'Like A Home Inspection On A Money Pit': Economists React To November Jobs Report On Twitter
Total nonfarm payroll employment rose by 245,000 jobs in November, the U.S. Bureau of Labor Statistics reported Friday.
The unemployment rate edged down to 6.7%.
Remote working grew in November, with 21.8% of employed people saying they teleworked, up from 21.2% in October. But 14.8 million people reported being unable to work because their employer closed or lost business due to the coronavirus pandemic.
Employment in transportation and warehousing increased by 145,000 jobs in November, including 82,000 couriers and messengers and 37,000 jobs in warehousing and storage. But the retail trade lost 35,000 jobs, which the Bureau of Labor Statistics said reflected less seasonal hiring in several retail industries.
The construction industry added 27,000 jobs in November, but employment in the sector is still 279,000 jobs below its February level.
Here's how economists and others reacted to the jobs report on Twitter.
Today's Employment Report shows in many ways that the labor market is moving sideways rather than improving. Employment, participation, those working part-time but wanting full-time... But, every month it just moves sideways, the problems solidify - becoming harder to fix.— Wendy Edelberg (@WendyEdelberg) December 4, 2020
We added 245,000 jobs in November, but the labor market remains in crisis. We lost so many jobs in March and April that even though we’ve now added jobs for 7 months in a row, we are still nearly 10 million jobs below where we were in February. 2/— Heidi Shierholz (@hshierholz) December 4, 2020
We are down 9.8 million jobs since Feb and growth is decelerating, likely to turn negative over the current month.— Aaron Sojourner (@aaronsojourner) December 4, 2020
For comparison, during the Great Recession, we lost fewer than 9 million jobs. pic.twitter.com/vuQaRhr0Wc
The takeaway: this is not an economy with the momentum to coast through the winter virus shock without more aid. The risk of backsliding is very, very high.— Adam Ozimek (@ModeledBehavior) December 4, 2020
The data is not being subtle about the need for more stimulus https://t.co/kTFUw9fKLU— Michael Madowitz (@mikemadowitz) December 4, 2020
Govt’s failure to pass new stimulus is tragic. At Nov rate of job creation, it would take almost 3 1/2 years to recover all jobs lost in pandemic.— Steven Rattner (@SteveRattner) December 4, 2020
W/o congressional action, all remaining pandemic UI programs will expire on Dec 26th. Millions of workers are depending on these programs (DOL reports 13.4 mil for the wk ending Nov 14). When they expire, millions of these workers & their families will be financially ruined. 7/— Heidi Shierholz (@hshierholz) December 4, 2020
Folks this jobs report should have their hair on fire in Congress. It’s not rocket science. The economy is fragile. The coronavirus is not contained. We risk deep financial scars to jobless workers and families.— Christine Romans (@ChristineRomans) December 4, 2020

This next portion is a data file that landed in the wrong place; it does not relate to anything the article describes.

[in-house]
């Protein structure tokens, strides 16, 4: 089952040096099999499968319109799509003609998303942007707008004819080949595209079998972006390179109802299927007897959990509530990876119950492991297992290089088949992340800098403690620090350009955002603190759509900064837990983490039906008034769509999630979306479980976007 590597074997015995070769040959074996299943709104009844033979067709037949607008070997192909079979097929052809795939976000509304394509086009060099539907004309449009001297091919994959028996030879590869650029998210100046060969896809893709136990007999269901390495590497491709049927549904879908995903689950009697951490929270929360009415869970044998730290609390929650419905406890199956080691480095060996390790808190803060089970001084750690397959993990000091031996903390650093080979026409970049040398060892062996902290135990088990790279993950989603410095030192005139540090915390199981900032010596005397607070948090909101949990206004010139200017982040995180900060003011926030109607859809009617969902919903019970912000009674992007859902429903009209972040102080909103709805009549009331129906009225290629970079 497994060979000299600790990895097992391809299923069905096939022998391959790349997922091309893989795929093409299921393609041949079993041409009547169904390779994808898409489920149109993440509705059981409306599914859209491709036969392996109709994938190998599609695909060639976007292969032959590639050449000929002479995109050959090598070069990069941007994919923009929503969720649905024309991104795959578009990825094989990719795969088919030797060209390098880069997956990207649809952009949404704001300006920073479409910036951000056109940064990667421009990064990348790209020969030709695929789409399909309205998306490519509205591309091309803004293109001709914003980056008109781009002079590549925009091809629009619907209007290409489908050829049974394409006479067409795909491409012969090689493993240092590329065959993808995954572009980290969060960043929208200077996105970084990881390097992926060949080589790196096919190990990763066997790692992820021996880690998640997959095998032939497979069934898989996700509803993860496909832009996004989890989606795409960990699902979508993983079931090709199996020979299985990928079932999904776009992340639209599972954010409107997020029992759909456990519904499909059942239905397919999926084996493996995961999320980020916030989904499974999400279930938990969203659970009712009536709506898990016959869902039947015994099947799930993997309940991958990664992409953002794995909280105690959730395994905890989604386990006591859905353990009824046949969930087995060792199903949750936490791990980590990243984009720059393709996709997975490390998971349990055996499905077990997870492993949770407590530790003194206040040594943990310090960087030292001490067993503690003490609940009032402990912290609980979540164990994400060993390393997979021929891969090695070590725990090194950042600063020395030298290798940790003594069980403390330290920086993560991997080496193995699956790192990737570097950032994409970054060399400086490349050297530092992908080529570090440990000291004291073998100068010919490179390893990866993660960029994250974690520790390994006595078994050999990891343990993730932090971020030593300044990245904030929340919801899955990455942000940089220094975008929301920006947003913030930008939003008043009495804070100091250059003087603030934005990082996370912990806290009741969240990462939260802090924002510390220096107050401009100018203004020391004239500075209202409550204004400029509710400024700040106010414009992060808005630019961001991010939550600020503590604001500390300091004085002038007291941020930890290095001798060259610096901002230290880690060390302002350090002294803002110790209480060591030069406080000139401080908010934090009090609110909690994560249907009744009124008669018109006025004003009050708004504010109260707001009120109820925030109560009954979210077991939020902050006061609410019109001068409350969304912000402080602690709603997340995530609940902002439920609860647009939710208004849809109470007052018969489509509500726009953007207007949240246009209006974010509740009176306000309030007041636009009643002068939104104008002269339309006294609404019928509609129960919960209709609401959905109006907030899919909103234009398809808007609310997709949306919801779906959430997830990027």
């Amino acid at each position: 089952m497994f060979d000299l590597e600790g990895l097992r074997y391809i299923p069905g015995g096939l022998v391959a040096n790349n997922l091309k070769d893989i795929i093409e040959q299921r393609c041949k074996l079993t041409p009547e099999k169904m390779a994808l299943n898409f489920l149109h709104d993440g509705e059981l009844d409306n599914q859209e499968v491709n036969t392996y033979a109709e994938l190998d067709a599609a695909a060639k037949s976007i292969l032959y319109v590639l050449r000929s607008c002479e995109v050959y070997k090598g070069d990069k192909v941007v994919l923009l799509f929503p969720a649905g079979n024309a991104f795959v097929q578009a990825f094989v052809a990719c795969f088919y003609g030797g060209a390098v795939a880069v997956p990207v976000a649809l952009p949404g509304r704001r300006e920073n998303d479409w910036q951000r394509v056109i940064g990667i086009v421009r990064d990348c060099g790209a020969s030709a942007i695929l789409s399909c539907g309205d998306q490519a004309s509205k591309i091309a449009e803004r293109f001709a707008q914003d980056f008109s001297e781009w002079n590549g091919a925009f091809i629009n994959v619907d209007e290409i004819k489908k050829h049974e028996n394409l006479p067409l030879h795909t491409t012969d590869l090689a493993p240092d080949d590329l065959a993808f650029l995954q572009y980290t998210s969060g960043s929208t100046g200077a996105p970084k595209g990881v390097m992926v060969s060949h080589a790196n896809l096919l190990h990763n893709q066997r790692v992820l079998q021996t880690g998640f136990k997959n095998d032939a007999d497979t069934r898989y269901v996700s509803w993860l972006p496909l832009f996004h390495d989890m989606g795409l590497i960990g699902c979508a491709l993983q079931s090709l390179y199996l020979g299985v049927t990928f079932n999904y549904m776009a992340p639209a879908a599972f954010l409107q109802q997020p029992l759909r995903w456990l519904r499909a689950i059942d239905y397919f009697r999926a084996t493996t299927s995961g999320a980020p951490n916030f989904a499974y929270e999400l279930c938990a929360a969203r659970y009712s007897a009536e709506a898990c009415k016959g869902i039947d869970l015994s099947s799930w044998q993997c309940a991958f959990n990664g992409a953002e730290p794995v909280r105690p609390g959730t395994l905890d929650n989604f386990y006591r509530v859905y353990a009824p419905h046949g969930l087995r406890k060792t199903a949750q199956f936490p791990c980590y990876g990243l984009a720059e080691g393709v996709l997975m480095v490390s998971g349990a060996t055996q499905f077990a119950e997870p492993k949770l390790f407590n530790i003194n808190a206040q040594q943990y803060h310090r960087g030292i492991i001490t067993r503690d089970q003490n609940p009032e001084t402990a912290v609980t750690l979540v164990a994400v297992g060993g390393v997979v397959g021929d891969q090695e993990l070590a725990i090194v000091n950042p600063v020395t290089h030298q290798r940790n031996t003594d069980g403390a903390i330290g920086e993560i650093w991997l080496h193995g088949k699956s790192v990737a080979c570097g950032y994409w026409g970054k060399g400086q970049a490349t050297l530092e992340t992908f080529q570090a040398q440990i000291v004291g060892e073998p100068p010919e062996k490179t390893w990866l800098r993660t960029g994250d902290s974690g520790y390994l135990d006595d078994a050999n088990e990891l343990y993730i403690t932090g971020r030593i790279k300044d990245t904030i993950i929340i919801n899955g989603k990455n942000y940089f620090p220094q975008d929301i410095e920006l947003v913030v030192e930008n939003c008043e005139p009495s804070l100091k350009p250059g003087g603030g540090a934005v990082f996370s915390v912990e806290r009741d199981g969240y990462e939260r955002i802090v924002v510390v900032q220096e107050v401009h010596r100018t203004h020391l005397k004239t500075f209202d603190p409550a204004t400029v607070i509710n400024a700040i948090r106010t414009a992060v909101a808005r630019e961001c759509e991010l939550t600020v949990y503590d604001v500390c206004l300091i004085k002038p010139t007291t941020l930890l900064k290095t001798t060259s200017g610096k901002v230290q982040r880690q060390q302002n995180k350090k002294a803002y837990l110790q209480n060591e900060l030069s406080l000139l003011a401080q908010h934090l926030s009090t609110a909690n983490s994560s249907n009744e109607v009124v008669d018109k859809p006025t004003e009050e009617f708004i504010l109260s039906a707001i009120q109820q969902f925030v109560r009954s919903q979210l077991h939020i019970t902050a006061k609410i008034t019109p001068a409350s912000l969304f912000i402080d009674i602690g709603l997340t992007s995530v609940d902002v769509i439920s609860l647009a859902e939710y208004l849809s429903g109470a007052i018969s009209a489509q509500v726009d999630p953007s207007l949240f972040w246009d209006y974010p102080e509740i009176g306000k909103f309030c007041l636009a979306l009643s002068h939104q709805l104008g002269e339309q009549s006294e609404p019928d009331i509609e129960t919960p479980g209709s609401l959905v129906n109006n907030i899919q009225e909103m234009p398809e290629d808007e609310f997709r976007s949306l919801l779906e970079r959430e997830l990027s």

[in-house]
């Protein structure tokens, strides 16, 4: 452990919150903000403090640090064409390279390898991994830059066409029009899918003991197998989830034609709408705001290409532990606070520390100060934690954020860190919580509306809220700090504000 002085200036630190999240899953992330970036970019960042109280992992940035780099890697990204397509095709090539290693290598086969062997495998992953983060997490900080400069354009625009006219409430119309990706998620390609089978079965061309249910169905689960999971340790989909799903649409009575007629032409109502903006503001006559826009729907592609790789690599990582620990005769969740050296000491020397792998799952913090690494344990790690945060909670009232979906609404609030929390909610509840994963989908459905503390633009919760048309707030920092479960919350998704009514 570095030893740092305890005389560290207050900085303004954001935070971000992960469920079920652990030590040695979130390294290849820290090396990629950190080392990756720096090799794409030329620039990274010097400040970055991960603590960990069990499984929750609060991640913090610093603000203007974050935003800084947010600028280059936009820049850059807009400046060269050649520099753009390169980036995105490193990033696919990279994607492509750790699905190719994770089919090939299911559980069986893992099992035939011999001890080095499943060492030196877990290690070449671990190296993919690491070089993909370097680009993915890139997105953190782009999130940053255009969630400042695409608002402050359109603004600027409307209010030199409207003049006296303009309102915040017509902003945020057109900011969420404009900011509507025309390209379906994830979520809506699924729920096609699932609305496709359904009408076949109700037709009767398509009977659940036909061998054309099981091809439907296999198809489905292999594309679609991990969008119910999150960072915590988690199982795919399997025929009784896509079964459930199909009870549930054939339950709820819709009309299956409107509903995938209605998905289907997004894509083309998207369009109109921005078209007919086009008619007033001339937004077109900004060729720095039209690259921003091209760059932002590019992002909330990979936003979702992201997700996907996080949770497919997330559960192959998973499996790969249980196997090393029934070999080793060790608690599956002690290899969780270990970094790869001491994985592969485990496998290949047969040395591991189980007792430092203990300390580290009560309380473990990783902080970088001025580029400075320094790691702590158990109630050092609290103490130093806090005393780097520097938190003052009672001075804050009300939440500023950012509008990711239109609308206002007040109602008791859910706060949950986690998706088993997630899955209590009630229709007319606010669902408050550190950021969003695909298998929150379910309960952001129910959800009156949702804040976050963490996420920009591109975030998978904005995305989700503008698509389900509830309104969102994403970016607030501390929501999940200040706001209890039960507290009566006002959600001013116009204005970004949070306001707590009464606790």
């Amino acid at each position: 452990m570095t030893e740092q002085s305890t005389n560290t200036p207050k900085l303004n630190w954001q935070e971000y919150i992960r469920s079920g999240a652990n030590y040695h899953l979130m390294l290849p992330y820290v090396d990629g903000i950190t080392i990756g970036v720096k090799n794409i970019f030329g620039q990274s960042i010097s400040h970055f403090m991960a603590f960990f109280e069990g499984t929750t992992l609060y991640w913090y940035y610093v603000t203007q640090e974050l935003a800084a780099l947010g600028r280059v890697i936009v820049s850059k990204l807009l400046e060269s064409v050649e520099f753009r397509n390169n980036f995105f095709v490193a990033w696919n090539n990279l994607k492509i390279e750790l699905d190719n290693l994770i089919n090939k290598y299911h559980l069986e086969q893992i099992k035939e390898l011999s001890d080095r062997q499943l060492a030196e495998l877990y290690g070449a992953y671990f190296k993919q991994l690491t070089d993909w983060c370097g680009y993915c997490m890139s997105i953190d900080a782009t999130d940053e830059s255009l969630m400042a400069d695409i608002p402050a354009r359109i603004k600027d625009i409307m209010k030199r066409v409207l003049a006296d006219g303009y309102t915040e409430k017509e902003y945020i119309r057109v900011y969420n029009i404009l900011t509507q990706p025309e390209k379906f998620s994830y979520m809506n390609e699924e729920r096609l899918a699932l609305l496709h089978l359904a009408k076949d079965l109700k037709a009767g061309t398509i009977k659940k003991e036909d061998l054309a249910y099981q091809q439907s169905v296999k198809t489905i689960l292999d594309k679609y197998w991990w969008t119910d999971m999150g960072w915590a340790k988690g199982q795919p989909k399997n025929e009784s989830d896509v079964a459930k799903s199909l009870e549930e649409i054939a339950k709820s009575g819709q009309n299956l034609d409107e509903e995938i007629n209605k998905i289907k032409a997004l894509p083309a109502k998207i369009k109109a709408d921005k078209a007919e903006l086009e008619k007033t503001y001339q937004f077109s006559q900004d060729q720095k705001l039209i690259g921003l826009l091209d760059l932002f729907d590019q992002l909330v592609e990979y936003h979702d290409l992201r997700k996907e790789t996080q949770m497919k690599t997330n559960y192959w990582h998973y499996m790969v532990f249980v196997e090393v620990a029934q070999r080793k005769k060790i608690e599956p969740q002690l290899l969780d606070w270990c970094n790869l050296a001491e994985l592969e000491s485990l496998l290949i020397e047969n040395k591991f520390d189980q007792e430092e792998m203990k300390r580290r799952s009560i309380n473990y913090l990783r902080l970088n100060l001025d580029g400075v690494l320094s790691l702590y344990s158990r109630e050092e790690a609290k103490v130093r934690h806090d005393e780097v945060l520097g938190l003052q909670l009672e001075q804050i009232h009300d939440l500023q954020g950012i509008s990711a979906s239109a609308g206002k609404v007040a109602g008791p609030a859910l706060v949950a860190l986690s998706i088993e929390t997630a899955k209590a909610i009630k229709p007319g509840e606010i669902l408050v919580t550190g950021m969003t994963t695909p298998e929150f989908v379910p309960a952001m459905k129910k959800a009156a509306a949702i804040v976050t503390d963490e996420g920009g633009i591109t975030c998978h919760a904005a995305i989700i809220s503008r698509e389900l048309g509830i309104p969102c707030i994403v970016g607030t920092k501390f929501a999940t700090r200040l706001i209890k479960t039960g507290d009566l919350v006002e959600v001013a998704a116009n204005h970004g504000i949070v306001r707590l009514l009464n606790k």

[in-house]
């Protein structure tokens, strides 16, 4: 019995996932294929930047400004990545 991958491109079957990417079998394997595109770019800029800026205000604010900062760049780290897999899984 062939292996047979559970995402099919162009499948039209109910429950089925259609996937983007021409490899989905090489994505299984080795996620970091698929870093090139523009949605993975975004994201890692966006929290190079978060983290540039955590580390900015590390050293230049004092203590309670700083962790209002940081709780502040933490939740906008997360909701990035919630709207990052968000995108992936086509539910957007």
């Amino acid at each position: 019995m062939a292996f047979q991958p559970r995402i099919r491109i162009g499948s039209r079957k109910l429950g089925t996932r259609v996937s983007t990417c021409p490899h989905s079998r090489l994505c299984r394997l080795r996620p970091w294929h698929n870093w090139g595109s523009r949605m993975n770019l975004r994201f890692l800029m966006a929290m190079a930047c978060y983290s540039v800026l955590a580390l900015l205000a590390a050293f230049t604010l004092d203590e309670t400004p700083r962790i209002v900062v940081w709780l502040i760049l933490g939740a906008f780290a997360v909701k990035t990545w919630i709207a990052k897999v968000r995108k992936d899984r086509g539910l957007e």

And if you think an unemployment rate of 6.7% doesn't sound too bad, realize that this largely reflects millions of people dropping out of the labor force — millions more than in a typical downturn — because it's barely safe to leave their houses. pic.twitter.com/ZbqOwhYhwm— Justin Wolfers (@JustinWolfers) December 4, 2020
I've been looking at this report for six minutes now and still not seeing any silver lining.— Neil Irwin (@Neil_Irwin) December 4, 2020
Maybe "coulda been worse"?
Gawd, this whole report— Michael Madowitz (@mikemadowitz) December 4, 2020
it's like a home inspection on a money pit—Everytime I think I have my head around it there's another soft spot.
Diffusion index coming down a ton—job growth is much less widespread this month than last month and a year agohttps://t.co/bVMV9o2lSu https://t.co/9gn122AjjW
There's an interesting #ecommerce story in the payroll data: #Retail trade: -35K (seasonally adj)— Daniel Zhao (@DanielBZhao) December 4, 2020
Transportation & warehousing: +145K!
That's largely driven by:
Couriers & messengers: +82K
Warehousing & storage: +37K
Truck transport.: +13K#JobsReport #JobsDay 7/ pic.twitter.com/99CDZd6F7M
145k of the 344k jobs added in November were from transportation and warehousing industries.— Nick Bunker (@nick_bunker) December 4, 2020
That's over 40% of all new private sector jobs
This is what nags me about as a person who's generally upbeat about the US labor market trajectory. The gains we're seeing don't fully account for a large public health cost. It didn't need to be this way, but public policy failed. https://t.co/oiWStjXTPB— Guy Berger (@EconBerger) December 4, 2020
That said... we have vaccinations about to go into people's arms. I don't want to come of as polyannaish at a difficult/tragic time or dismiss the substantial economic pain many people are feeling, but the outlook could look pretty different in a 4-6 months. 2/2— Guy Berger (@EconBerger) December 4, 2020